The Pentland Rising
The following is from The Pentland Rising by Robert Louis Stevenson:
IV - RULLION GREEN
LATE on the fourth night of November, exactly twenty-four days before Rullion Green, Richard and George Chaplain, merchants in Haddington, beheld four men, clad like West-country Whigamores, standing round some object on the ground. It was at the two-mile cross, and within that distance from their homes. At last, to their horror, they discovered that the recumbent figure was a livid corpse, swathed in a blood-stained winding-sheet. [Kirkton, p. 244.] Many thought that this apparition was a portent of the deaths connected with the Pentland Rising.
On the morning of Wednesday, the 28th of November 1666, they left Colinton and marched to Rullion Green. There they arrived about sunset. The position was a strong one. On the summit of a bare, heathery spur of the Pentlands are two hillocks, and between them lies a narrow band of flat marshy ground. On the highest of the two mounds—that nearest the Pentlands, and on the left hand of the main body—was the greater part of the cavalry, under Major Learmont; on the other Barscob and the Galloway gentlemen; and in the centre Colonel Wallace and the weak, half-armed infantry. Their position was further strengthened by the depth of the valley below, and the deep chasm-like course of the Rullion Burn.
The sun, going down behind the Pentlands, cast golden lights and blue shadows on their snow-clad summits, slanted obliquely into the rich plain before them, bathing with rosy splendour the leafless, snow-sprinkled trees, and fading gradually into shadow in the distance. To the south, too, they beheld a deep-shaded amphitheatre of heather and bracken; the course of the Esk, near Penicuik, winding about at the foot of its gorge; the broad, brown expanse of Maw Moss; and, fading into blue indistinctness in the south, the wild heath-clad Peeblesshire hills. In sooth, that scene was fair, and many a yearning glance was cast over that peaceful evening scene from the spot where the rebels awaited their defeat; and when the fight was over, many a noble fellow lifted his head from the blood-stained heather to strive with darkening eyeballs to behold that landscape, over which, as over his life and his cause, the shadows of night and of gloom were falling and thickening.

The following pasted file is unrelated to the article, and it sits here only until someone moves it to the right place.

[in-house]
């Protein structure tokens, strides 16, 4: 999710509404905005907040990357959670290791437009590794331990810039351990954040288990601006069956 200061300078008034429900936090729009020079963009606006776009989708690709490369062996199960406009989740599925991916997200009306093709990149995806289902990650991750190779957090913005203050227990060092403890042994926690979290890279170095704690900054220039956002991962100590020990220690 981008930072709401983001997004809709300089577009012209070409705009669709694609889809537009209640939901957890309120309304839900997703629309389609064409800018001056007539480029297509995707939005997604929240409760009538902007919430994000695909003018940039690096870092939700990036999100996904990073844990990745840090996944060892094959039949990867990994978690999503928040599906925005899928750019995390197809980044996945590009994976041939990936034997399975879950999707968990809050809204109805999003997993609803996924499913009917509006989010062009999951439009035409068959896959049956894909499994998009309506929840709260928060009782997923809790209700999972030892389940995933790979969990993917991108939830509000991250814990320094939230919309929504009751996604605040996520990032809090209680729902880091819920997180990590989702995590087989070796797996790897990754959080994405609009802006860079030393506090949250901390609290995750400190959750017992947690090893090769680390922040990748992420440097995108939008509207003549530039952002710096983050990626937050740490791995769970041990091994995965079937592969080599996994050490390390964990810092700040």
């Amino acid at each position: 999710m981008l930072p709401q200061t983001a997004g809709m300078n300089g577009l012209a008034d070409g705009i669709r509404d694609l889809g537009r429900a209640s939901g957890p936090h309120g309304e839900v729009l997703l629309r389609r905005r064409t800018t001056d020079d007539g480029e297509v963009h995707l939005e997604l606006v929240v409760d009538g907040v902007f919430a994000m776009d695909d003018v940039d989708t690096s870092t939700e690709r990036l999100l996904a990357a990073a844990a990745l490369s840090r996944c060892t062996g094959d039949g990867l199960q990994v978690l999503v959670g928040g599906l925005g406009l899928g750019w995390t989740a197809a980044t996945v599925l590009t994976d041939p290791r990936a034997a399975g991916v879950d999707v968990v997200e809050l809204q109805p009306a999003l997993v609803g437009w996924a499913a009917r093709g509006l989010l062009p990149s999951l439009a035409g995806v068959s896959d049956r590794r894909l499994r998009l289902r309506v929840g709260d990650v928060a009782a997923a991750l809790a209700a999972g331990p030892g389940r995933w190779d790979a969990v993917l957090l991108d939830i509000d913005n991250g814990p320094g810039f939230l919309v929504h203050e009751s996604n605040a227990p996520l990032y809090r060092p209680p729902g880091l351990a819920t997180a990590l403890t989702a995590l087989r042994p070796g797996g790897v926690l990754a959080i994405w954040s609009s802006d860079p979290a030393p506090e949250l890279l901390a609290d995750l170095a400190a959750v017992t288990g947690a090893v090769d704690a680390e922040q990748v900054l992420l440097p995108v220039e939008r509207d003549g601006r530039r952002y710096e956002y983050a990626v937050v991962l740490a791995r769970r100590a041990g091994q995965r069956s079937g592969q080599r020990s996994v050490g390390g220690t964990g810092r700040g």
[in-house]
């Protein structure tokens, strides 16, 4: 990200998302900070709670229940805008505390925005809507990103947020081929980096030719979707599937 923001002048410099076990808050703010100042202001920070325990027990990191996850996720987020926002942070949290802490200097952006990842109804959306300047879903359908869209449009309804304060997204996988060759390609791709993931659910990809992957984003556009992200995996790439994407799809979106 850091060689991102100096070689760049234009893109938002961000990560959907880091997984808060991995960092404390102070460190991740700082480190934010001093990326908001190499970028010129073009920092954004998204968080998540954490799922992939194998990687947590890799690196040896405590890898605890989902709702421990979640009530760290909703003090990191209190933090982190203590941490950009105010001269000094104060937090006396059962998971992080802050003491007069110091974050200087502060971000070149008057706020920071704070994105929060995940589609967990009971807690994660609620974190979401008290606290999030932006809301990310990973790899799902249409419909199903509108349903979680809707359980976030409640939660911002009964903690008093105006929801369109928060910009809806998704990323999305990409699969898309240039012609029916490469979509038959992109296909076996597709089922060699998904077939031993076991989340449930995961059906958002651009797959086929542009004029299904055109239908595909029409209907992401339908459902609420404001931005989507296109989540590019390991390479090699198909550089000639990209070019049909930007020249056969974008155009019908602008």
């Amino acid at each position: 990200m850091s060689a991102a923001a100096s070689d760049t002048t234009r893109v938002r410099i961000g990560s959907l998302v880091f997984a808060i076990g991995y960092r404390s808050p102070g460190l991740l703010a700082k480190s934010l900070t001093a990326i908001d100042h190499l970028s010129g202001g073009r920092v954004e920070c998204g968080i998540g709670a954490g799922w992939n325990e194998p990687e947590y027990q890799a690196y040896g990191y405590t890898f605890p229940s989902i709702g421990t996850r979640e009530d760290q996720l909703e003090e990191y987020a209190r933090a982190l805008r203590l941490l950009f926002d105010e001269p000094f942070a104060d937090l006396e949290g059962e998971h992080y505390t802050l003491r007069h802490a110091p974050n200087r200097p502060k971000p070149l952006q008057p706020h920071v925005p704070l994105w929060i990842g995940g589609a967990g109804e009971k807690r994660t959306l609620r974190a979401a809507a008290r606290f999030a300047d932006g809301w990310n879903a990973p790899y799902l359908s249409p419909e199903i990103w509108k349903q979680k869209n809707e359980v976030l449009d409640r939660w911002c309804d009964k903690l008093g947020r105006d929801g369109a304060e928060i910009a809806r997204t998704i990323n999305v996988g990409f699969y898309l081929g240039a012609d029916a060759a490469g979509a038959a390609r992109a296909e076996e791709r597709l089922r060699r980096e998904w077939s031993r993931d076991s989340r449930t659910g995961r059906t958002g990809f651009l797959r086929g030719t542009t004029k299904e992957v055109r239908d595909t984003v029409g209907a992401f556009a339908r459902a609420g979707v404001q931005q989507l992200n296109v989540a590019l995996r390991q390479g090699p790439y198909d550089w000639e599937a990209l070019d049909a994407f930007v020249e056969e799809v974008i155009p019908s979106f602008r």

It was while waiting on this spot that the fear-inspiring cry was raised: “The enemy! Here come the enemy!”
Unwilling to believe their own doom—for our insurgents still hoped for success in some negotiations for peace which had been carried on at Colinton—they called out, “They are some of our own.”
“They are too blacke” (i.e. numerous), “fie! fie! for ground to draw up on,” cried Wallace, fully realising the want of space for his men, and proving that it was not till after this time that his forces were finally arranged. [Kirkton.]
First of all the battle was commenced by fifty Royalist horse sent obliquely across the hill to attack the left wing of the rebels. An equal number of Learmont’s men met them, and, after a struggle, drove them back. The course of the Rullion Burn prevented almost all pursuit, and Wallace, on perceiving it, despatched a body of foot to occupy both the burn and some ruined sheep walls on the farther side.
Dalzell changed his position, and drew up his army at the foot of the hill, on the top of which were his foes. He then despatched a mingled body of infantry and cavalry to attack Wallace’s outpost, but they also were driven back. A third charge produced a still more disastrous effect, for Dalzell had to check the pursuit of his men by a reinforcement.
These repeated checks bred a panic in the Lieutenant-General’s ranks, for several of his men flung down their arms. Urged by such fatal symptoms, and by the approaching night, he deployed his men, and closed in overwhelming numbers on the centre and right flank of the insurgent army. In the increasing twilight the burning matches of the firelocks, shimmering on barrel, halbert, and cuirass, lent to the approaching army a picturesque effect, like a huge, many-armed giant breathing flame into the darkness.
Placed on an overhanging hill, Welch and Semple cried aloud, “The God of Jacob! The God of Jacob!” and prayed with uplifted hands for victory. [Turner.]
But still the Royalist troops closed in.
Captain John Paton was observed by Dalzell, who determined to capture him with his own hands. Accordingly he charged forward, presenting his pistols. Paton fired, but the balls hopped off Dalzell’s buff coat and fell into his boot. With the superstition peculiar to his age, the Nonconformist concluded that his adversary was rendered bullet-proof by enchantment, and, pulling some small silver coins from his pocket, charged his pistol therewith. Dalzell, seeing this, and supposing, it is likely, that Paton was putting in larger balls, hid behind his servant, who was killed. [Kirkton.]
Meantime the outposts were forced, and the army of Wallace was enveloped in the embrace of a hideous boa-constrictor—tightening, closing, crushing every semblance of life from the victim enclosed in his toils. The flanking parties of horse were forced in upon the centre, and though, as even Turner grants, they fought with desperation, a general flight was the result.
But when they fell there was none to sing their coronach or wail the death-wail over them. Those who sacrificed themselves for the peace, the liberty, and the religion of their fellow-countrymen, lay bleaching in the field of death for long, and when at last they were buried by charity, the peasants dug up their bodies, desecrated their graves, and cast them once more upon the open heath for the sorry value of their winding-sheets!
Inscription on stone at Rullion Green
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